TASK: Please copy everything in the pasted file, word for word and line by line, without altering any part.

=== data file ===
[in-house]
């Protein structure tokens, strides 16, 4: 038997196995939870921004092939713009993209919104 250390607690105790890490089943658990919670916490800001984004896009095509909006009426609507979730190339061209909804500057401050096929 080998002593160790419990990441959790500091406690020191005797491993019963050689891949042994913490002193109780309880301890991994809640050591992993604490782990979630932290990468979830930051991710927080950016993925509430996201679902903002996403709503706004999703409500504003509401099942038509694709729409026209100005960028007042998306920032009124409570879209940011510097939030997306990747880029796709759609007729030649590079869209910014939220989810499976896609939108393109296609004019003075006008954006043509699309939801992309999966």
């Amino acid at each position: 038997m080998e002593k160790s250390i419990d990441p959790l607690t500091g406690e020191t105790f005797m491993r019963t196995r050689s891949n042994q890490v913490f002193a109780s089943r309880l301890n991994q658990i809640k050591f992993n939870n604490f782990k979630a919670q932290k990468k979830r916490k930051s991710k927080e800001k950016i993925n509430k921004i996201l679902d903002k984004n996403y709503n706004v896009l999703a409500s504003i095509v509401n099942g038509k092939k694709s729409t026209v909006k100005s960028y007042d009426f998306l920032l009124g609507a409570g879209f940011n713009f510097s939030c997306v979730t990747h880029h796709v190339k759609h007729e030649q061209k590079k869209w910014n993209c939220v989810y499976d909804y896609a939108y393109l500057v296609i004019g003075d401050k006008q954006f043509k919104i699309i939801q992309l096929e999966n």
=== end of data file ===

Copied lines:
[in-house]
């Protein structure tokens, strides 16, 4: 038997196995939870921004092939713009993209919104 250390607690105790890490089943658990919670916490800001984004896009095509909006009426609507979730190339061209909804500057401050096929 080998002593160790419990990441959790500091406690020191005797491993019963050689891949042994913490002193109780309880301890991994809640050591992993604490782990979630932290990468979830930051991710927080950016993925509430996201679902903002996403709503706004999703409500504003509401099942038509694709729409026209100005960028007042998306920032009124409570879209940011510097939030997306990747880029796709759609007729030649590079869209910014939220989810499976896609939108393109296609004019003075006008954006043509699309939801992309999966």
């Amino acid at each position: 038997m080998e002593k160790s250390i419990d990441p959790l607690t500091g406690e020191t105790f005797m491993r019963t196995r050689s891949n042994q890490v913490f002193a109780s089943r309880l301890n991994q658990i809640k050591f992993n939870n604490f782990k979630a919670q932290k990468k979830r916490k930051s991710k927080e800001k950016i993925n509430k921004i996201l679902d903002k984004n996403y709503n706004v896009l999703a409500s504003i095509v509401n099942g038509k092939k694709s729409t026209v909006k100005s960028y007042d009426f998306l920032l009124g609507a409570g879209f940011n713009f510097s939030c997306v979730t990747h880029h796709v190339k759609h007729e030649q061209k590079k869209w910014n993209c939220v989810y499976d909804y896609a939108y393109l500057v296609i004019g003075d401050k006008q954006f043509k919104i699309i939801q992309l096929e999966n």